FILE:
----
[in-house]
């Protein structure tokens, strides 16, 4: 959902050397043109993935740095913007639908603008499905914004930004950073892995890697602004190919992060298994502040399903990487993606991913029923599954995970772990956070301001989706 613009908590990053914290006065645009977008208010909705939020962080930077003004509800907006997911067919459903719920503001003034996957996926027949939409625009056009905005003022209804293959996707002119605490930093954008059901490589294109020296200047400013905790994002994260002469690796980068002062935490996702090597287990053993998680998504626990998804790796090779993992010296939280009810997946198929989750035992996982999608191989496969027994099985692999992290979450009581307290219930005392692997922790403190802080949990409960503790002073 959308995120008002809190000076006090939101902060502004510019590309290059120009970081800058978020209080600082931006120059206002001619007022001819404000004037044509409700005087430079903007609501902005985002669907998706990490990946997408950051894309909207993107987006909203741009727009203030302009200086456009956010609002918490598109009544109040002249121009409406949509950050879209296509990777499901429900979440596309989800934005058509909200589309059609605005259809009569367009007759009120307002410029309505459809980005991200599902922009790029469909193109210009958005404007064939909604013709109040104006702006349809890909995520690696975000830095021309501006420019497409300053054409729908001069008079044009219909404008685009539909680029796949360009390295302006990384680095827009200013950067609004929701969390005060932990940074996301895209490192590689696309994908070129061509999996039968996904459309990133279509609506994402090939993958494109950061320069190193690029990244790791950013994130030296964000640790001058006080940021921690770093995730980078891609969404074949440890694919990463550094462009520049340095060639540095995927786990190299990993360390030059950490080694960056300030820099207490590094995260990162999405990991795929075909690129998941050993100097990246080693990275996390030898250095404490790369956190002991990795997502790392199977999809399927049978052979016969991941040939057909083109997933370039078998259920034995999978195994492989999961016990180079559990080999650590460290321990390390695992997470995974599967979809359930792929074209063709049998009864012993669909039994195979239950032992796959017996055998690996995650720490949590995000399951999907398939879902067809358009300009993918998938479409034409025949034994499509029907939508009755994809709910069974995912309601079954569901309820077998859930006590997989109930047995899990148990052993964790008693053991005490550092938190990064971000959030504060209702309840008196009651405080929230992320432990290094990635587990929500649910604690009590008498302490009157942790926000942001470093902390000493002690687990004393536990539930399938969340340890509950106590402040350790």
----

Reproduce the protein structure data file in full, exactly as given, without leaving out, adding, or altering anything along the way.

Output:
[in-house]
């Protein structure tokens, strides 16, 4: 959902050397043109993935740095913007639908603008499905914004930004950073892995890697602004190919992060298994502040399903990487993606991913029923599954995970772990956070301001989706 613009908590990053914290006065645009977008208010909705939020962080930077003004509800907006997911067919459903719920503001003034996957996926027949939409625009056009905005003022209804293959996707002119605490930093954008059901490589294109020296200047400013905790994002994260002469690796980068002062935490996702090597287990053993998680998504626990998804790796090779993992010296939280009810997946198929989750035992996982999608191989496969027994099985692999992290979450009581307290219930005392692997922790403190802080949990409960503790002073 959308995120008002809190000076006090939101902060502004510019590309290059120009970081800058978020209080600082931006120059206002001619007022001819404000004037044509409700005087430079903007609501902005985002669907998706990490990946997408950051894309909207993107987006909203741009727009203030302009200086456009956010609002918490598109009544109040002249121009409406949509950050879209296509990777499901429900979440596309989800934005058509909200589309059609605005259809009569367009007759009120307002410029309505459809980005991200599902922009790029469909193109210009958005404007064939909604013709109040104006702006349809890909995520690696975000830095021309501006420019497409300053054409729908001069008079044009219909404008685009539909680029796949360009390295302006990384680095827009200013950067609004929701969390005060932990940074996301895209490192590689696309994908070129061509999996039968996904459309990133279509609506994402090939993958494109950061320069190193690029990244790791950013994130030296964000640790001058006080940021921690770093995730980078891609969404074949440890694919990463550094462009520049340095060639540095995927786990190299990993360390030059950490080694960056300030820099207490590094995260990162999405990991795929075909690129998941050993100097990246080693990275996390030898250095404490790369956190002991990795997502790392199977999809399927049978052979016969991941040939057909083109997933370039078998259920034995999978195994492989999961016990180079559990080999650590460290321990390390695992997470995974599967979809359930792929074209063709049998009864012993669909039994195979239950032992796959017996055998690996995650720490949590995000399951999907398939879902067809358009300009993918998938479409034409025949034994499509029907939508009755994809709910069974995912309601079954569901309820077998859930006590997989109930047995899990148990052993964790008693053991005490550092938190990064971000959030504060209702309840008196009651405080929230992320432990290094990635587990929500649910604690009590008498302490009157942790926000942001470093902390000493002690687990004393536990539930399938969340340890509950106590402040350790």